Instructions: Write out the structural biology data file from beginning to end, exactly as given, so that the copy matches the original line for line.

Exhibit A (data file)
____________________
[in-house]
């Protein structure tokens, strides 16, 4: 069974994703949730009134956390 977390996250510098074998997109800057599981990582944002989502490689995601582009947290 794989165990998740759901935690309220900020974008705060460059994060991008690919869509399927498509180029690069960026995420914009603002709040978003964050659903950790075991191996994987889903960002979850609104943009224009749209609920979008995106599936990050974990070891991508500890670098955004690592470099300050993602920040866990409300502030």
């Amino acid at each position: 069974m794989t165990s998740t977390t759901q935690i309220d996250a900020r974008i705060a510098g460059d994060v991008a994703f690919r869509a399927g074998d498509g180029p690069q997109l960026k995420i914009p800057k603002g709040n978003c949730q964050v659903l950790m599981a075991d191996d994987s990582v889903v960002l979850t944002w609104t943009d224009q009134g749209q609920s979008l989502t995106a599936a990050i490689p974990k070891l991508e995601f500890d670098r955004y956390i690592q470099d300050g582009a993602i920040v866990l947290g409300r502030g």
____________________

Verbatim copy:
[in-house]
């Protein structure tokens, strides 16, 4: 069974994703949730009134956390 977390996250510098074998997109800057599981990582944002989502490689995601582009947290 794989165990998740759901935690309220900020974008705060460059994060991008690919869509399927498509180029690069960026995420914009603002709040978003964050659903950790075991191996994987889903960002979850609104943009224009749209609920979008995106599936990050974990070891991508500890670098955004690592470099300050993602920040866990409300502030």
């Amino acid at each position: 069974m794989t165990s998740t977390t759901q935690i309220d996250a900020r974008i705060a510098g460059d994060v991008a994703f690919r869509a399927g074998d498509g180029p690069q997109l960026k995420i914009p800057k603002g709040n978003c949730q964050v659903l950790m599981a075991d191996d994987s990582v889903v960002l979850t944002w609104t943009d224009q009134g749209q609920s979008l989502t995106a599936a990050i490689p974990k070891l991508e995601f500890d670098r955004y956390i690592q470099d300050g582009a993602i920040v866990l947290g409300r502030g």